He closes out with Fifty Shades of Grey hit "Earned It" and the smash "I Can’t Feel My Face.” As his set draws to a close -- virtually exhausting tracklists from his two studio albums, which have launched him to global fame -- it grows in visual contrast to its beginning: torrid and swirling visuals, muted dark colors, curtains and walls of light and color that look opera-inspired, a band of virtually flawless accompanists cast as silhouettes against that massive wall of light, finishing with a pyrotechnic ending from the UFO-shaped triangle lighting rig overhead. He says it’s the last song to the crowd and they chant the title. They know what it is. If this doesn’t translate to a career-best first-week sales for his third record, out next month, what does?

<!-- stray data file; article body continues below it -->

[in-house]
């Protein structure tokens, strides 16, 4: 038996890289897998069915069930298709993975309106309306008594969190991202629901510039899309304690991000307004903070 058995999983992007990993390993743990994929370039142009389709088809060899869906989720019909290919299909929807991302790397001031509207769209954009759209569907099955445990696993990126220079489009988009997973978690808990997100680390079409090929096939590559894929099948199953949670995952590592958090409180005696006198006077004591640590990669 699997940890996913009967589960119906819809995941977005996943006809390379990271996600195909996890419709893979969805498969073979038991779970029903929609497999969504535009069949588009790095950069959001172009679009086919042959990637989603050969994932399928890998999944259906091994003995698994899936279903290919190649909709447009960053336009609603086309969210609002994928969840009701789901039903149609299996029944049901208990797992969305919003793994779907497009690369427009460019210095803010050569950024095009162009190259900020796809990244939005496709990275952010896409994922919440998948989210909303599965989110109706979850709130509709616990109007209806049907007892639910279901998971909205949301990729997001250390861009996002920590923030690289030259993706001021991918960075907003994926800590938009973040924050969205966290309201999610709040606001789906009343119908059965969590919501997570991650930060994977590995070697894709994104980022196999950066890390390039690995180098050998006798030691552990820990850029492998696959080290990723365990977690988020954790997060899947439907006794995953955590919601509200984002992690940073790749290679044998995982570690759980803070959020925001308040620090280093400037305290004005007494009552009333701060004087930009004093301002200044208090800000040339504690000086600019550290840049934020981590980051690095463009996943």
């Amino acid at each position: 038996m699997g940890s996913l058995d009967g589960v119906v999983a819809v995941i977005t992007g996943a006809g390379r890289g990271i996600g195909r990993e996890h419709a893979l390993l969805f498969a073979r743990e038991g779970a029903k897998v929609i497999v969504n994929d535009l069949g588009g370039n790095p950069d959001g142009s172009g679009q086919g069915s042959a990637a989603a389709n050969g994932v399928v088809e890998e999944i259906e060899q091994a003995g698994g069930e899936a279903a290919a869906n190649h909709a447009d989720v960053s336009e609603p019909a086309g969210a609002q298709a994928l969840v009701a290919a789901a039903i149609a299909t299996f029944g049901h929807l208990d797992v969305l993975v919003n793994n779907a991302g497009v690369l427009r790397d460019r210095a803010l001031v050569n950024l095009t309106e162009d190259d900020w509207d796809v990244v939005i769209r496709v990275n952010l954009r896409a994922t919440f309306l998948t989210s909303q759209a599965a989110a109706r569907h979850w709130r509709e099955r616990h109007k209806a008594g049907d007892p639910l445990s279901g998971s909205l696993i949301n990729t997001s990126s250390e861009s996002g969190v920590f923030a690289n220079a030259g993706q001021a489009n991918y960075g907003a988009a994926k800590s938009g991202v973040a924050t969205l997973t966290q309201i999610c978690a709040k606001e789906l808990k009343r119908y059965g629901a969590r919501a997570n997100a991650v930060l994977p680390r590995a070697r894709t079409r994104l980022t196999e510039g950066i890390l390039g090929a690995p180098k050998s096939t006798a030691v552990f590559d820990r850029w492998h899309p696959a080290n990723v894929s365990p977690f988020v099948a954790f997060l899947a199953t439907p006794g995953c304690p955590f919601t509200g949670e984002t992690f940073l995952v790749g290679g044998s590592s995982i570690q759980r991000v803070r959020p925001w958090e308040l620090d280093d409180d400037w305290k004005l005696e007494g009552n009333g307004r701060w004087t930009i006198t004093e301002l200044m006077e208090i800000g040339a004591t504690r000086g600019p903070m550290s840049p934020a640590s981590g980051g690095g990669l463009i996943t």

Tesfaye’s finale -- giving the crowd what they want, given his new stage fixture -- was the slick "Starboy,” the Daft Punk-produced title track from the forthcoming album. That he and Torey Lanez could be so young, accomplished, primed for success from the get go and are all from the same city is just beyond. Truly, something’s in the water in Toronto and it made its way down to New Orleans Friday night.